Our 2 weeks in Barbados are now at an end and we have created an educational nature trail. The central point of the trail has a variety of plants, both wild and cultivated, as well as a good view of the Atlantic. We tried to highlight food plants, from which we harvested a small selection (which we have enjoyed eating). We also had outings to other nearby conservation projects to get ideas.  In the photo you will see our host Teddy and his son Kevin, as well as the other volunteer Helen.

Apart from volunteering,  visiting projects and beaches,  we have spent a lot of time and energy in the last two weeks, trying to find a way to leave the island without flying.  Although we eventually had an offer from a fishing boat to take us to the Grenadines,  we reluctantly decided against as we had no onward offers and those islands are no nearer Puerto Rico. So... reluctantly we have decided to fly the next short leg.  On the positive side, we are taking a small,  low- flying turbo prop plane to Antigua. This is the lowest carbon flight possible.

So we're off tomorrow - next stop Antigua where we will continue our search for boats towards Puerto Rico.

Friday, 16 November 2018

Working hard (for once!)

We have now finished our  first week in Barbados. We have been very welcome by host Teddy, his son Kevin and fellow volunteer Helen. We have been helping to create a nature trail on what used to be a sugar plantation. We have surveyed the  nature and hacked out a trail.  We have enjoyed using machetes in a variety of ways.  

Saturday, 10 November 2018

Bajan Bonanza!

A beautiful sunrise together with sight of land after 10 days straight at sea was a great way to start the day this morning.  And things have got better and better.  Captain Sergey and his team achieved a smooth and impressive landing, given the very small amount of space available!  Disembarking from the ship was also smooth,  thankfully.  From the port, we wandered into Bridgetown,  the capital of Barbados.  There we paused at an organic, plant based cafe at the corner of the bus station and sampled the local public transportation which dropped us exactly outside 'Debushes' - our home and place of learning and sharing for the next two weeks at least.  Teddy - the owner and designer of the land - and Helen - the current project manager of Teddy's dream to create an educational nature reserve freely open to the public,  were there to greet us,  as were a vast array of plants and animals including bamboo and banana plants, humming birds and  mongoose. We feel like we are in paradise.  More about the people and wildlife including photos in posts to come no doubt. 

Thursday, 8 November 2018

Life at sea

As we near the end of our westbound transatlantic crossing, we thought we'd share some reflections.

One thing we love about life on board is the range of nationalities. There are people from every continent (with the possible exception of Australasia) with dozens of different languages being spoken.

The crew work incredibly hard.
Every day they are maintaining and fixing things on board.  In the picture,  one of the engineering team is sewing up a rip in a sail, while being tethered to a spar.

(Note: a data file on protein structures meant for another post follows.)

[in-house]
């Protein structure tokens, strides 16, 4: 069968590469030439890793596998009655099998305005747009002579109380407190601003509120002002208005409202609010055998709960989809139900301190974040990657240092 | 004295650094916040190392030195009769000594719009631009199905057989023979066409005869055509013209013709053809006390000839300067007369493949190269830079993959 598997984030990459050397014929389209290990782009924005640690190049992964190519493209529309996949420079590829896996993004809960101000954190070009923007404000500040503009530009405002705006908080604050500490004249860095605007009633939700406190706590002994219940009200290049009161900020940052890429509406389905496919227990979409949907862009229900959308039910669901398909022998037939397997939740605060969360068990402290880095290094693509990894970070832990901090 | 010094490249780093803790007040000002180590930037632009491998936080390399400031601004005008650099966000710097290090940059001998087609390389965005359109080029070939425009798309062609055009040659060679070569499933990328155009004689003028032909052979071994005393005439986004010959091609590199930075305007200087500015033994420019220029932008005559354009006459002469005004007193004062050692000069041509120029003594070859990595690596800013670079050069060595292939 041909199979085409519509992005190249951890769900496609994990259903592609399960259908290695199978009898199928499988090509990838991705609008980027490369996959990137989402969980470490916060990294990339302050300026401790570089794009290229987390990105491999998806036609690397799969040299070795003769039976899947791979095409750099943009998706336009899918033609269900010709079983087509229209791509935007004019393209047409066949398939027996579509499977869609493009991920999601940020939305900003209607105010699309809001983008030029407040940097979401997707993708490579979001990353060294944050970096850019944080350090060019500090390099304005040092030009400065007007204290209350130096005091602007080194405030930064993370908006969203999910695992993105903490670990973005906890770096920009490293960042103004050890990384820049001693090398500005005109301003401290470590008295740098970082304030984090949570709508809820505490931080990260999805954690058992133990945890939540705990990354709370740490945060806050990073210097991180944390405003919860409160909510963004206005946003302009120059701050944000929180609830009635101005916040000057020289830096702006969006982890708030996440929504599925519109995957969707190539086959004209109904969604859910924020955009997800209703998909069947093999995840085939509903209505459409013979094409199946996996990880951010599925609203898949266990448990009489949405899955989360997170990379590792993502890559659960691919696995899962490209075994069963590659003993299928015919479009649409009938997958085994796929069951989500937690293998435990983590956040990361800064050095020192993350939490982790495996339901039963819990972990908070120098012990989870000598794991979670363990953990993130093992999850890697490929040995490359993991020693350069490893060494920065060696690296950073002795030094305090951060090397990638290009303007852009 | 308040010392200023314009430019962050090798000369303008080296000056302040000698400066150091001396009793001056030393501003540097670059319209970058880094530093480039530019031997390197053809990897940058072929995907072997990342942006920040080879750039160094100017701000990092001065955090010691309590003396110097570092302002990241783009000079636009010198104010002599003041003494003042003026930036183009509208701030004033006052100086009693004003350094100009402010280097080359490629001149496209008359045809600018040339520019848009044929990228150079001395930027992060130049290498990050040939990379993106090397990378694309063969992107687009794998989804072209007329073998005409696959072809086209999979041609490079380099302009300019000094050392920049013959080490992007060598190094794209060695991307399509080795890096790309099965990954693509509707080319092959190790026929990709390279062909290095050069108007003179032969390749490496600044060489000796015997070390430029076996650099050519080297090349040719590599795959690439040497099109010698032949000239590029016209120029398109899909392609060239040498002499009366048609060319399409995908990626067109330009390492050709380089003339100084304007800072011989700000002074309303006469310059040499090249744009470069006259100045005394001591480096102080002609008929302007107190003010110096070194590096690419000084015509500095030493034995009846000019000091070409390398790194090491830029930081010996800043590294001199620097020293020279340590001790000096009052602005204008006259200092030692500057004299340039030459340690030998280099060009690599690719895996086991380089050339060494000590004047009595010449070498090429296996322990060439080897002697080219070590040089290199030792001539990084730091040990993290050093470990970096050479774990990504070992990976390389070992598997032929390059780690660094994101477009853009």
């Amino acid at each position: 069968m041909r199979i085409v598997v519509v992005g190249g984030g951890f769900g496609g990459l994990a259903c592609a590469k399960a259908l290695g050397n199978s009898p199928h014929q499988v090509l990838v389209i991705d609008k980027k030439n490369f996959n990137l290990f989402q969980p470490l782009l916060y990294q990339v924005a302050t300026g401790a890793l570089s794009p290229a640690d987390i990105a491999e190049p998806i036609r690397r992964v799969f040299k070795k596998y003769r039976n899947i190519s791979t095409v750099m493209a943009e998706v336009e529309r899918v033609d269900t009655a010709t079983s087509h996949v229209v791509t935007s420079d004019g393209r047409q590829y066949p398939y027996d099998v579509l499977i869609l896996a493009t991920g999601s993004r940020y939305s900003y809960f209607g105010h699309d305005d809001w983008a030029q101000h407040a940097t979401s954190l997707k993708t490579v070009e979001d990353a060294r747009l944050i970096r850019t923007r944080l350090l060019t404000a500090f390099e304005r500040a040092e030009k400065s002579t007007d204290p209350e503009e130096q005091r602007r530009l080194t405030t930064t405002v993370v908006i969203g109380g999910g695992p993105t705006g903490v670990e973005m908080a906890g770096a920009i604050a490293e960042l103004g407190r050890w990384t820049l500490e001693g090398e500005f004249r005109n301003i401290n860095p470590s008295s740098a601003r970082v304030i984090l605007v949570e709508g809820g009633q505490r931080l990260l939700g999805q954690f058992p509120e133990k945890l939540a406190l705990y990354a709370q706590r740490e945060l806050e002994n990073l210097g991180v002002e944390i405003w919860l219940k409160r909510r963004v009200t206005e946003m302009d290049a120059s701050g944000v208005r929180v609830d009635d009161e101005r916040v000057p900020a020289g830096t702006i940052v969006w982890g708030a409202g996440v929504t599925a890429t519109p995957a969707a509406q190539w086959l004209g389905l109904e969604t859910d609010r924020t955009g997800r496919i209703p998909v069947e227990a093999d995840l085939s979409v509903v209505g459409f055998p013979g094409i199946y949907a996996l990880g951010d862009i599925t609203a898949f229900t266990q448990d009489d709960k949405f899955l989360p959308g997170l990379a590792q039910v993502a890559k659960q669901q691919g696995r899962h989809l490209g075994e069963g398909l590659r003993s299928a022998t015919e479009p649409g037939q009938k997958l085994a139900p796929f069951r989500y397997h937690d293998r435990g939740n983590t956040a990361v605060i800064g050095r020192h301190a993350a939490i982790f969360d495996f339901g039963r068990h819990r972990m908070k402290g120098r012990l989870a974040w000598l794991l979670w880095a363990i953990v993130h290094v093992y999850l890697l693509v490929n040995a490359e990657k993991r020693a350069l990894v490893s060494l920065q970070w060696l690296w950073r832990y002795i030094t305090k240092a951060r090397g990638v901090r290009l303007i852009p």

Being in the middle of an ocean is truly awe inspiring,  although Steve should remember to stay safely on the deck!

We feel incredibly lucky to be able to do this trip although the level of service and luxury is something that we find difficult,  especially as we've found out that the crew do not get a full day off during their entire contract (which can be as long as 9 months).

Apologies that you won't have been able to track us as well as we thought because it turns out that the tracking websites only work around one hundred miles from land.  

Friday, 2 November 2018

Hold on tight!

After a very calm start to our journey,  the swell has picked up. Initially we found this a little alarming and unsteadying, but we have quickly got used to the movements of the boat.  Although some of our fellow passengers and crew initially had some sea sickness,  we have been lucky not to suffer. Hurricane Oscar passed well to the North and had no noticeable effect on us.

The fledgling starling in the photo stowed away with us in Morocco and disembarked in Tenerife, also had to hold on tight!

We wanted to post a video of the waves crashing against the port holes but it won't upload so Mel will try to post it on her Facebook page instead.

Tuesday, 30 October 2018

Landfall in Morocco and Tenerife

Two days ago our boat stopped in Safi where we enjoyed some local dishes in the old town. Today we arrived in Tenerife and spent a lovely afternoon at a reclaimed rubbish dump which is now a beautiful botanical garden.  We are just about to leave Tenerife and start our 12 days non-stop crossing of the sea. 

Sunday, 28 October 2018

Under sail!

We had a disappointing start with not enough wind and had to use the engines with only a small amount of assistance from the triangular sails.  But we are very happy to report that we've now been under full sail only for over 24 hours.  We've even had a chance to climb the rigging.  We're now docked in Safi, Morocco for the day. To answer a question that we've been asked,  there is a picture on our last blogpost showing Steve next to the boat, for scale. The top of the masts come to below the bridge of the cruise ship behind.  Finally there is also a picture from our cabin port hole. 

Friday, 26 October 2018

First day on the clipper

Although very fancy inside, the Royal Clipper is a lot smaller than most other cruise ships. We continue to explore the ship and particularly its environmental impact. 

We are currently in Portimao (Southern Portugal). Next stop Morocco,  in two days. 

Thursday, 25 October 2018

First sight of the ship!

Our transatlantic transport - The Royal Clipper.  Don't forget you can track our progress on the links above. 

Transport in Lisbon

Lisbon is set over 7 steep hills. Many narrow streets wind their way up them and there are trams and lifts between levels.  On the flat bits, we  used our favourite mode of transport to cycle along the coast.